|Commenced in January 1999||Frequency: Monthly||Edition: International||Paper Count: 12|
In designing river intakes and diversion structures, it is paramount that the sediments entering the intake are minimized or, if possible, completely separated. Due to high water velocity, sediments can significantly damage hydraulic structures especially when mechanical equipment like pumps and turbines are used. This subsequently results in wasting water, electricity and further costs. Therefore, it is prudent to investigate and analyze the performance of lateral intakes affected by sediment control structures. Laboratory experiments, despite their vast potential and benefits, can face certain limitations and challenges. Some of these include: limitations in equipment and facilities, space constraints, equipment errors including lack of adequate precision or mal-operation, and finally, human error. Research has shown that in order to achieve the ultimate goal of intake structure design – which is to design longlasting and proficient structures – the best combination of sediment control structures (such as sill and submerged vanes) along with parameters that increase their performance (such as diversion angle and location) should be determined. Cost, difficulty of execution and environmental impacts should also be included in evaluating the optimal design. This solution can then be applied to similar problems in the future. Subsequently, the model used to arrive at the optimal design requires high level of accuracy and precision in order to avoid improper design and execution of projects. Process of creating and executing the design should be as comprehensive and applicable as possible. Therefore, it is important that influential parameters and vital criteria is fully understood and applied at all stages of choosing the optimal design. In this article, influential parameters on optimal performance of the intake, advantages and disadvantages, and efficiency of a given design are studied. Then, a multi-criterion decision matrix is utilized to choose the optimal model that can be used to determine the proper parameters in constructing the intake.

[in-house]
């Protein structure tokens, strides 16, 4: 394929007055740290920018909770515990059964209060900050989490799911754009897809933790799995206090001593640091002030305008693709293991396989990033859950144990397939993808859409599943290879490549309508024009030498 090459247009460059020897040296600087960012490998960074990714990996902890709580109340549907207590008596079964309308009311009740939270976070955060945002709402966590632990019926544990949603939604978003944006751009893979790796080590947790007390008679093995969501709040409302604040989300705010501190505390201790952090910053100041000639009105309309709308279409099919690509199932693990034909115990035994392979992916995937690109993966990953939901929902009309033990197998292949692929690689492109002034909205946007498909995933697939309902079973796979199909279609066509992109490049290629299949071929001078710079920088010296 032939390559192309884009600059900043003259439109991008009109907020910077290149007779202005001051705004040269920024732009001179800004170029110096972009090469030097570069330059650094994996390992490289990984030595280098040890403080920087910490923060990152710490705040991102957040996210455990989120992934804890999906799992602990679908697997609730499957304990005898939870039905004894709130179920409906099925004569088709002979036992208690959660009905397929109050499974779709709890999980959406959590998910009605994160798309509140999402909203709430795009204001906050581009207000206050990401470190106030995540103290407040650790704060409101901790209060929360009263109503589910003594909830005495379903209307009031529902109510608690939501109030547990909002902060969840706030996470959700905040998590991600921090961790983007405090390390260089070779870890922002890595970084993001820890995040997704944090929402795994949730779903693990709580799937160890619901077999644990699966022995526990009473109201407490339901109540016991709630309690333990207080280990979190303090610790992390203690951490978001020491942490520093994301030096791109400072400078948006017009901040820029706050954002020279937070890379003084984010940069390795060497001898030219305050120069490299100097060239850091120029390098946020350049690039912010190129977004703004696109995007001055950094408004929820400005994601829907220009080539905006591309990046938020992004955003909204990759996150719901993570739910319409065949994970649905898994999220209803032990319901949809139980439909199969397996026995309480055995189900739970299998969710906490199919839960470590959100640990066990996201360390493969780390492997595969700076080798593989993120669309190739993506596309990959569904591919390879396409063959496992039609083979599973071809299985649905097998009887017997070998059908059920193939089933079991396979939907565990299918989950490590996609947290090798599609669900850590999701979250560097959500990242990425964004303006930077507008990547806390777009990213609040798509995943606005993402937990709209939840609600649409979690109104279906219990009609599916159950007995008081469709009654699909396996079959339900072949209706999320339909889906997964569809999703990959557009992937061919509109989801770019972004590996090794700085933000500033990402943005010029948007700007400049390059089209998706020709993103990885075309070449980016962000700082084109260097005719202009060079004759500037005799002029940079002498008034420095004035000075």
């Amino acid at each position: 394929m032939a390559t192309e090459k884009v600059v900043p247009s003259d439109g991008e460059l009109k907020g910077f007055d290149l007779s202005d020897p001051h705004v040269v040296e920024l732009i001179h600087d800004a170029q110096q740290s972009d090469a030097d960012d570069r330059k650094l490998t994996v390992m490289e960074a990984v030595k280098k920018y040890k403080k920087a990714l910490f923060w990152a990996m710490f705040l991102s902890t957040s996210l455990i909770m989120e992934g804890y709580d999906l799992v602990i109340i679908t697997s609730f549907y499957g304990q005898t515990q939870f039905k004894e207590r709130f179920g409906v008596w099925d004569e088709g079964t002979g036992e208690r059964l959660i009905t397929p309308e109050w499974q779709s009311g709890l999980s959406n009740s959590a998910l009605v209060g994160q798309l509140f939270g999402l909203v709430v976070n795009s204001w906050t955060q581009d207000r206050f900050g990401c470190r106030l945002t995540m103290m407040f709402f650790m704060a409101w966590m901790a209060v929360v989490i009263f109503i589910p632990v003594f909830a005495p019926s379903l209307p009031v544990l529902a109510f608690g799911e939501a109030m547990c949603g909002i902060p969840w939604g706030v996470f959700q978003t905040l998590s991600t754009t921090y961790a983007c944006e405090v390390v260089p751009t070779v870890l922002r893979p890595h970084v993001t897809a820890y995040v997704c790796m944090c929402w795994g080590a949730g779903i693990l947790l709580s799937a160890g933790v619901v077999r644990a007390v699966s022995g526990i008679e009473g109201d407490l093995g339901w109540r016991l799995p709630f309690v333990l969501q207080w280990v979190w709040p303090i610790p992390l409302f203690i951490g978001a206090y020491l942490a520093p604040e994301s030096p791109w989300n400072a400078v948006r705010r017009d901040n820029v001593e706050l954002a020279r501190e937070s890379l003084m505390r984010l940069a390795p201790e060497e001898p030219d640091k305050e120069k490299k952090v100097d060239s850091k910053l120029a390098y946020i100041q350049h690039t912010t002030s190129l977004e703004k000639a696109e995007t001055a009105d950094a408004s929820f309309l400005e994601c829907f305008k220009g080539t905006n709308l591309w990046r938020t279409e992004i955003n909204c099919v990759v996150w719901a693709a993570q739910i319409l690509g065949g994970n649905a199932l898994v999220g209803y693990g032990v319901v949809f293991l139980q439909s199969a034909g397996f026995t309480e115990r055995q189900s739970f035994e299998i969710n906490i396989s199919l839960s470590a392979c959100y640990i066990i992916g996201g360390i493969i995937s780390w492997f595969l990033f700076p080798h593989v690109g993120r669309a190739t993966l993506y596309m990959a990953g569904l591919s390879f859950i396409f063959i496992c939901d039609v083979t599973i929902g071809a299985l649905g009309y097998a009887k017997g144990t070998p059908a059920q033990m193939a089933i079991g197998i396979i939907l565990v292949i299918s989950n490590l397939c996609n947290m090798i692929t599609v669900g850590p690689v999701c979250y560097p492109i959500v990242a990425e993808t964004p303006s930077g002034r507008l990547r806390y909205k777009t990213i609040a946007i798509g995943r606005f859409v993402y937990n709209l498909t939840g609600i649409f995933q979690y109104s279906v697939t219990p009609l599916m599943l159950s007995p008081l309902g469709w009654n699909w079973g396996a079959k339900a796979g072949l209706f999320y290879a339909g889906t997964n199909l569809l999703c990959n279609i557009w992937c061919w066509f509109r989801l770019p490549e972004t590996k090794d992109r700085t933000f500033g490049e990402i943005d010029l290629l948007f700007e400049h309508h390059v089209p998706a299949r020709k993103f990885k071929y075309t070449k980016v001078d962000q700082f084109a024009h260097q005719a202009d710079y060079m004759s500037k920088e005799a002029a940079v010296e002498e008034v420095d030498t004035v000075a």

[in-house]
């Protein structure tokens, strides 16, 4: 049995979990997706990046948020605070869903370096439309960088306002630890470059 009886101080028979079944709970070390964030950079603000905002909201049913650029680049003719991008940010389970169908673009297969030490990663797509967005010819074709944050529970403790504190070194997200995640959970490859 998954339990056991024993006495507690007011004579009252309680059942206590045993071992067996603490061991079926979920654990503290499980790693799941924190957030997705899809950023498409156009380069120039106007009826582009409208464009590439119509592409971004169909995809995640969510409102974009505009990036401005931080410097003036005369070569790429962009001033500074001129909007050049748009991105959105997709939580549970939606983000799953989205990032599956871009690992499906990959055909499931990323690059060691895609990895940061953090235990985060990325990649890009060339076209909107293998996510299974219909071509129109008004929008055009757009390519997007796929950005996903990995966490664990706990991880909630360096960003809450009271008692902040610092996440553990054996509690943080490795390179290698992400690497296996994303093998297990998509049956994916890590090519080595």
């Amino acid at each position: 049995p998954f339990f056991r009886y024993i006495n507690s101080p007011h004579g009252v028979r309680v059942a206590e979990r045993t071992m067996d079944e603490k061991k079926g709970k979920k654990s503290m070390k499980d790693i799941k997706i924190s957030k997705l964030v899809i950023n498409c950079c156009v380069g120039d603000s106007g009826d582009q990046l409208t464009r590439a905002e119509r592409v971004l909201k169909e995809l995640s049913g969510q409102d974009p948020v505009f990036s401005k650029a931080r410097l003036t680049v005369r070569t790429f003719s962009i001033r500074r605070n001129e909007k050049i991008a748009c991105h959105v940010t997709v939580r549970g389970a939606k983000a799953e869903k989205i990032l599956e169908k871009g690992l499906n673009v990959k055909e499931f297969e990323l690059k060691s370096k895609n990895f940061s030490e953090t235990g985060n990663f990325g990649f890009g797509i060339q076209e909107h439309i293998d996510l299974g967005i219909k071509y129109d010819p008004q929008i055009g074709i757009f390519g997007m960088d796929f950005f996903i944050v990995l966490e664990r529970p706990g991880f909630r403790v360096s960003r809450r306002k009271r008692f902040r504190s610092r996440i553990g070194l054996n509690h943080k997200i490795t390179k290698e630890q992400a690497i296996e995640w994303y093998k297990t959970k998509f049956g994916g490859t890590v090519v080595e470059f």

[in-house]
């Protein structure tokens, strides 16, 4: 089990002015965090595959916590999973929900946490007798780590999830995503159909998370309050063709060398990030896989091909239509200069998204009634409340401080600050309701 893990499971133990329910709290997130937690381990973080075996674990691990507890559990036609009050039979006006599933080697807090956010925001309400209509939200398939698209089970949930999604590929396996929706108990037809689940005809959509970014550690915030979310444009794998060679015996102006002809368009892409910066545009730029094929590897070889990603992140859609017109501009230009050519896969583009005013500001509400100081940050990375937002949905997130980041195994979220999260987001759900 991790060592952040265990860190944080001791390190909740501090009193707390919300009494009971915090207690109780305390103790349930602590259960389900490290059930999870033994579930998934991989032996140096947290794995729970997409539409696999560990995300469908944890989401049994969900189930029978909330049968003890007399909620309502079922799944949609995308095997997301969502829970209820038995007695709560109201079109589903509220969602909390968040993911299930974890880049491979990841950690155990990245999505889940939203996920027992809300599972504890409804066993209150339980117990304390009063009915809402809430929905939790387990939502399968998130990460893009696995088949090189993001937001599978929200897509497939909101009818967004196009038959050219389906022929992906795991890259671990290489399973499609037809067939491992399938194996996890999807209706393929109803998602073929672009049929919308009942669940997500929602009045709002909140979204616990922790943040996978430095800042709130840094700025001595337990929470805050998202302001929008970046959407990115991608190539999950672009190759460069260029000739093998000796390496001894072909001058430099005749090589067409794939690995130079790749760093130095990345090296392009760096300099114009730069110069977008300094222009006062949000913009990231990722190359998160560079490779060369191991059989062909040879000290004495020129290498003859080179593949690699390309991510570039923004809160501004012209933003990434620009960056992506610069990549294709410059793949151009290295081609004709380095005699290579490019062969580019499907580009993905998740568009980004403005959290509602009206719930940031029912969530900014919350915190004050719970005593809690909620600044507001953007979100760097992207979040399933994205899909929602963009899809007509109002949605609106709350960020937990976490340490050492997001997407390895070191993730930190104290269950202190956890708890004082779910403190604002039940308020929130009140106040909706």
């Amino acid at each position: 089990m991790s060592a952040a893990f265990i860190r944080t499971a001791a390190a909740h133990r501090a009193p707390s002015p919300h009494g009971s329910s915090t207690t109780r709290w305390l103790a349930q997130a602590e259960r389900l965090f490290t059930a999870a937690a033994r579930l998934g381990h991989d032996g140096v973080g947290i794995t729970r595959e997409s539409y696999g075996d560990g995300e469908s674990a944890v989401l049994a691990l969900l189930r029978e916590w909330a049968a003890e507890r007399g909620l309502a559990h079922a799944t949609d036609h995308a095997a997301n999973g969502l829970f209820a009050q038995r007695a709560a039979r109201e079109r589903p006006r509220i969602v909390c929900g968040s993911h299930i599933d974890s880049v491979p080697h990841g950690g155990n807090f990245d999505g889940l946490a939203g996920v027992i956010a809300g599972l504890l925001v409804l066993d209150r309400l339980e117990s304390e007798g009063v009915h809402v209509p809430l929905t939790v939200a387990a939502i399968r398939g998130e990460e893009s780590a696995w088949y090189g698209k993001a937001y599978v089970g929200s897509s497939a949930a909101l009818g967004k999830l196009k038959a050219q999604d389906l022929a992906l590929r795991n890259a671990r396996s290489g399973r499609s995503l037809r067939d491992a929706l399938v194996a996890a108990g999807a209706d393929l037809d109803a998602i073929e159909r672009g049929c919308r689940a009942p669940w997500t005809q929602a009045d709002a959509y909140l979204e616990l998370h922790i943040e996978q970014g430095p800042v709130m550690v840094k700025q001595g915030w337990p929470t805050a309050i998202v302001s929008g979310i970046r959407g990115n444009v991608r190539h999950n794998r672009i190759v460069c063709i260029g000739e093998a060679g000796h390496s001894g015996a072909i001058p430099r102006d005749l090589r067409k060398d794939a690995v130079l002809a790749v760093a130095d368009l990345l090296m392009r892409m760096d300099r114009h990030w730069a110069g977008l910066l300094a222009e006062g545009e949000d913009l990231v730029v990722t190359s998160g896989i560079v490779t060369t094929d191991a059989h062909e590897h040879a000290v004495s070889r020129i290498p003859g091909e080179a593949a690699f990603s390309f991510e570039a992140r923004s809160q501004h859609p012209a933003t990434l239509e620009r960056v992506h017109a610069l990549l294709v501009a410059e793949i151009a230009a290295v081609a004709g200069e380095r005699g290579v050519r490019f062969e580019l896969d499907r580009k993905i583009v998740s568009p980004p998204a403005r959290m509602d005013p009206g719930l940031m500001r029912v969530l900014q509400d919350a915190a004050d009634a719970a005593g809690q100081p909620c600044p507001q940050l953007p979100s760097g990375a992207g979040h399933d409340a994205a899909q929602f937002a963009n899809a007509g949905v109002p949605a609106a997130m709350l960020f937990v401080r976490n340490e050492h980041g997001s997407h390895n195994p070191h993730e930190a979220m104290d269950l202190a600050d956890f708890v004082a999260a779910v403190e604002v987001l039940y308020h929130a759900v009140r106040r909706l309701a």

Measurements of radioactivity in the environment is of great importance to monitor and control the levels of radiation to which man is exposed directly or indirectly. It is necessary to show that regardless of working or being close to nuclear power plants, people are daily in contact with some amount of radiation from the actual environment and food that are ingested, contradicting the view of most of them. The aim of this study was to analyze the rate of natural and artificial radiation from radionuclides present in cement, soil and fertilizers used in Sergipe State – Brazil. The radionuclide activitiesmeasured all samples arebelow the Brazilian limit of the exclusion and exemption criteria from the requirement of radiation protection.It was detected Be-7 in organic fertilizers that means a short interval between the brewing processes for use in agriculture. It was also detected an unexpected Cs-137 in some samples; however its activities does not represent risk for the population. Th-231 was also found in samples of soil and cement in the state of Sergipe that is an unprecedented result.
One year (November 2009-October 2010) sediment monitoring was used to evaluate pollution status, concentration and distribution of heavy metals (As, Cu, Cd, Cr, Hg, Ni, Pb and Zn) in West Port of Malaysia. Sediment sample were collected from nine stations every four months. Geo-accumulation factor and Pollution Load Index (PLI) were estimated to better understand the pollution level in study area. The heavy metal concentration (Mg/g dry weight) were ranged from 20.2 to 162 for As, 7.4 to 27.6 for Cu, 0.244 to 3.53 for Cd, 11.5 to 61.5 for Cr, 0.11 to 0.409 for Hg, 7.2 to 22.2 for Ni, 22.3 to 80 for Pb and 23 to 98.3 for Zn. In general, concentration some metals (As,Cd, Hg and Pb) was higher than background values that are considered as serious concern for aquatic life and the human health.